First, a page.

The United Nations World Food Program is warning that deliveries to a particularly volatile town in the western part of Ivory Coast have been jeopardized by disturbances that threaten the safety of UN World Food Program workers and thousands of refugees from Liberia and Burkina Faso they care for. The WFP is being forced to halt all operations throughout Ivory Coast until further notice after last week’s violence in the western town of Guiglo, which forced most aid organizations to relocate their staffs.
WFP West Africa spokesman Marcus Prior tells English to Africa reporter Howard Lesser, “It’s quite clear that anybody related to the United Nations, obviously including the World Food Program, was targeted. We’re very relieved that none of our staff have been harmed in any way. We’re also, though, very concerned that the situation remains far too dangerous for our staff to return and to continue the very important work that they do there.”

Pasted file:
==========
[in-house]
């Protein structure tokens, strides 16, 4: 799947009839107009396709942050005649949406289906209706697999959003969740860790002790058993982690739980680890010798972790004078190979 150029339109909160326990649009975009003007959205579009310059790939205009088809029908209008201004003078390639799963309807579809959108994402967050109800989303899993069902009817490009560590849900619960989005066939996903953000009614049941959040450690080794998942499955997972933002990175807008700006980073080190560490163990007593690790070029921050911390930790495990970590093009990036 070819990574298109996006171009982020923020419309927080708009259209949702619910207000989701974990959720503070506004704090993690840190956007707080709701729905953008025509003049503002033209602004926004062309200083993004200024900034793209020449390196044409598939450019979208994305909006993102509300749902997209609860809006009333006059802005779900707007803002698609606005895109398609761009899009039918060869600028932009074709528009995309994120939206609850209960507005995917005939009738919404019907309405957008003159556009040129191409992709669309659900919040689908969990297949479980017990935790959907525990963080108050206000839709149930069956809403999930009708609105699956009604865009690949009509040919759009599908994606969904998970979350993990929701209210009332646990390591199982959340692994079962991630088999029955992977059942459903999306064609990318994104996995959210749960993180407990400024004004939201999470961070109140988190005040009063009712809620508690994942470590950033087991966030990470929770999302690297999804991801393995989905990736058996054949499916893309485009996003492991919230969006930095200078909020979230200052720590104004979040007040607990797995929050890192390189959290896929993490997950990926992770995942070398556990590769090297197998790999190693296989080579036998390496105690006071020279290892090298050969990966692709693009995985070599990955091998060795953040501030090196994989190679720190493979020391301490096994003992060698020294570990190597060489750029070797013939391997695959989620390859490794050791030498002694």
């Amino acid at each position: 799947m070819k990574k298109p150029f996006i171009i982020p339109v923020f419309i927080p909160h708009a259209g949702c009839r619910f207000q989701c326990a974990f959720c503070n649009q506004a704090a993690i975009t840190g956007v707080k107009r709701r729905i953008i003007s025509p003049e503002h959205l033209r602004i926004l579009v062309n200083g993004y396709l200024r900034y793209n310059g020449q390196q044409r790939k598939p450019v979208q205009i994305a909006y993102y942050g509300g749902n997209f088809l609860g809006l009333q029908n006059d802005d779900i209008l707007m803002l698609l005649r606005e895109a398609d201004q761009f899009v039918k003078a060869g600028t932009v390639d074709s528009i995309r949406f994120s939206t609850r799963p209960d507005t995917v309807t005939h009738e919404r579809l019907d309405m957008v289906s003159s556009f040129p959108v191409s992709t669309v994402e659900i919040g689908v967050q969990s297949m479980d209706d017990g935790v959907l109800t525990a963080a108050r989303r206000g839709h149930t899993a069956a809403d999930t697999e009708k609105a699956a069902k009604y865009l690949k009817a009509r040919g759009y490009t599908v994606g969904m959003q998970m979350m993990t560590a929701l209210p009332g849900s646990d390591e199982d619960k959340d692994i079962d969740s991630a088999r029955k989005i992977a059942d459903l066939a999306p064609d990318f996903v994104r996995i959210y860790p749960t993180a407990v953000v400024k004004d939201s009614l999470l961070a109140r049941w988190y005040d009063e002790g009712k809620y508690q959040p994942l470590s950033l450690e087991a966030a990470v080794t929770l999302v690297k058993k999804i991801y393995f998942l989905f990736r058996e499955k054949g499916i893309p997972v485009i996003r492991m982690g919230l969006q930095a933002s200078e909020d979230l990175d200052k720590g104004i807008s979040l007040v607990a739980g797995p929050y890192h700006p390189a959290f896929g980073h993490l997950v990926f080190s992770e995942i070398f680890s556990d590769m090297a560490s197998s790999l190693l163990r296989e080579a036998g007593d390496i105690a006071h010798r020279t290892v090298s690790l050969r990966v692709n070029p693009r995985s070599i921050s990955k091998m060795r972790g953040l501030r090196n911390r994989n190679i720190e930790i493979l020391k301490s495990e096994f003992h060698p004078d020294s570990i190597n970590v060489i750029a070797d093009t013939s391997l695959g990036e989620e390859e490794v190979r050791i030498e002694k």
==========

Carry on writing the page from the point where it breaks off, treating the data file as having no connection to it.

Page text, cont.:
Mr. Prior says there was extensive looting of food and UN equipment last week, supposedly in response to violent protests against recommendations made by a visiting UN advisory panel that said President Laurent Gbagbo should dismiss the Ivorian parliament. As a consequence, says the WFP spokesman, “We also have to find replacement for up to 700 thousand tons of food that’s been looted from our two warehouses in Guiglo, and also for about a hundred thousand dollars worth of office supplies and office equipment which had been lifted when it was ransacked last week.”